Several treatment considerations for patients with pemphigus during the current the coronavirus disease 2019 (COVID-19) pandemic were outlined in a report published in the Journal of the American Academy of Dermatology.
COVID-19-related mortality risk factors include immunosuppression, which, in certain diseases potentiates tissue damage. Pemphigus heightens infection risk via several mechanisms, including epithelial barrier breakdown and therapy-related immunosuppression.
To balance pemphigus treatment with lessening of COVID-19-associated mortality risk, the authors outlined several treatment considerations. These recommendations include, but are not limited to:
· Postponing rituximab infusions temporarily, geared towards delaying peak patient immunosuppression during COVID-19 incidence to minimize risk for adverse outcomes.
· Tapering of glucocorticoids and steroid-sparing immunosuppressives to lowest possible dose.
· Discontinuing immunosuppressive steroid-sparing medications in patients with active COVID-19 infection, although glucocorticoid cessation may not be an option due to risk for adrenal insufficiency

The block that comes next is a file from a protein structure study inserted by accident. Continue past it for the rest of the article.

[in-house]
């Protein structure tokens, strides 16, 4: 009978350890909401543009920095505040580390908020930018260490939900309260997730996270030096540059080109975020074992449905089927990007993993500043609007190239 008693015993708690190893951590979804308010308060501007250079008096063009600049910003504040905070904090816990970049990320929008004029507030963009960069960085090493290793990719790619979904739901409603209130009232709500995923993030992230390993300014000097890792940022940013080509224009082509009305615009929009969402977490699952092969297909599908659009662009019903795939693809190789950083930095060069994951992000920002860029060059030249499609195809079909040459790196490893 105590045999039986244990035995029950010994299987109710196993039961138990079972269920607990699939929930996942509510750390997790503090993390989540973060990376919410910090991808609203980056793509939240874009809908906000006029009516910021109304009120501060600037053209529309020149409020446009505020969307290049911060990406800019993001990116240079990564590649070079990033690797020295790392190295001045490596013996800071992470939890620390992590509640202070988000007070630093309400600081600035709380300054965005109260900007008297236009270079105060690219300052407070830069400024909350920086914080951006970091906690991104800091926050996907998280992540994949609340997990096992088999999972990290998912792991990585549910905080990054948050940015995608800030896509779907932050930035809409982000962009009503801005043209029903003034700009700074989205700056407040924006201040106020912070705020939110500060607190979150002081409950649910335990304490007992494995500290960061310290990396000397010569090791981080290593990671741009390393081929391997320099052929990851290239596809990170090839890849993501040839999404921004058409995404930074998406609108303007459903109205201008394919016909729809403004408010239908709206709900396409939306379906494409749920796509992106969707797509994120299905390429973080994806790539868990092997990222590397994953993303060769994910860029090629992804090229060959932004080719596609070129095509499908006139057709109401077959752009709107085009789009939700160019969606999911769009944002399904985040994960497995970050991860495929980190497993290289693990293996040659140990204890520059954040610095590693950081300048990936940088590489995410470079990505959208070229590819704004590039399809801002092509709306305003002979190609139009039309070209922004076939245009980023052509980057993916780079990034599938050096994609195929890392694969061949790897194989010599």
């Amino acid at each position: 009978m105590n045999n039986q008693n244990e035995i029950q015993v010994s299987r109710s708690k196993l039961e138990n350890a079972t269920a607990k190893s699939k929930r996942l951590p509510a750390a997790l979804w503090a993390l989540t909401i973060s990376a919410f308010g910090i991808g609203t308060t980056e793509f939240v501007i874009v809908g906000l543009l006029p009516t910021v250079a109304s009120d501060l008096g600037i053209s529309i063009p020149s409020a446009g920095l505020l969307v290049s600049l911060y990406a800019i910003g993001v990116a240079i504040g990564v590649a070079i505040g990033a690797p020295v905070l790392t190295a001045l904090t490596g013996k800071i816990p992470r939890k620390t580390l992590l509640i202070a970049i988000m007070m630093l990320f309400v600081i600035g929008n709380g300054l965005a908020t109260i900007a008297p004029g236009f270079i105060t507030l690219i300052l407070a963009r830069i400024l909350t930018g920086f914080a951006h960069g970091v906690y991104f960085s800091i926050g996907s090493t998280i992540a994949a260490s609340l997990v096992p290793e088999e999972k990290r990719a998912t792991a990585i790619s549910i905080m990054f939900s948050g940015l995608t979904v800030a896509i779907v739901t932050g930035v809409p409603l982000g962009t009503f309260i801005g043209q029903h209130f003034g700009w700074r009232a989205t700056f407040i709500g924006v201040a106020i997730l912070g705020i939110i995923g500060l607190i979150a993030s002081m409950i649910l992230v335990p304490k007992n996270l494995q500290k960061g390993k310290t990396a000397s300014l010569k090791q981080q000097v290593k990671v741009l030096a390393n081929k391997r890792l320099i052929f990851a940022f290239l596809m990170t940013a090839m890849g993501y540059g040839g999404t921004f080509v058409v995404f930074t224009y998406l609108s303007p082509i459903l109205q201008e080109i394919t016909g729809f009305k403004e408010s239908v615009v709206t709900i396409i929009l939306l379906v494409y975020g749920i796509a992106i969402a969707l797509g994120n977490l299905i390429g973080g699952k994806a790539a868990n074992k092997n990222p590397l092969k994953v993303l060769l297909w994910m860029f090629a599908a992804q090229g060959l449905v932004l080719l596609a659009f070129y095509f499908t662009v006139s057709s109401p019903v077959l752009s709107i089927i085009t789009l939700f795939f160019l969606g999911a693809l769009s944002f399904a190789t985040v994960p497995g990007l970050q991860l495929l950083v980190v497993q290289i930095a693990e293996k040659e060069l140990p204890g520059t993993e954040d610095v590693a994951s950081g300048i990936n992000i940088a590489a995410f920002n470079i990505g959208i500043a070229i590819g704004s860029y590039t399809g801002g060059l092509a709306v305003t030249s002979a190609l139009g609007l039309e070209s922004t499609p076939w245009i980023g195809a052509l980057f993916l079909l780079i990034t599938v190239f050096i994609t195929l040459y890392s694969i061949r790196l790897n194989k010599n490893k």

· IV immunoglobulin use.
· Hydroxychloroquine use in the elderly and in pregnant patients.
· Compassionate use of a new oral Bruton Tyrosine Kinase inhibitor (currently in phase 3 trials).
The authors concluded that “until sufficient experience with pemphigus and COVID-19 is available to guide therapeutic decision making, we advocate for thoughtful pharmacologic selection, as well as adherence to basic infection prevention principles, such as social distancing, hand washing, and reduction of iatrogenic immunosuppression as feasible.”
Disclosure: Several study authors declared affiliations with the pharmaceutical industry. Please see the original reference for a full list of authors’ disclosures.
Shakshouk H, Daneshpazhooh M, Murrell DF, Lehman JS. Treatment considerations for patients with pemphigus during the COVID-19 pandemic (published online April 10, 2020). J Am Acad Dermatol. doi: 10.1016/j.jaad.2020.04.005
This article originally appeared on Dermatology Advisor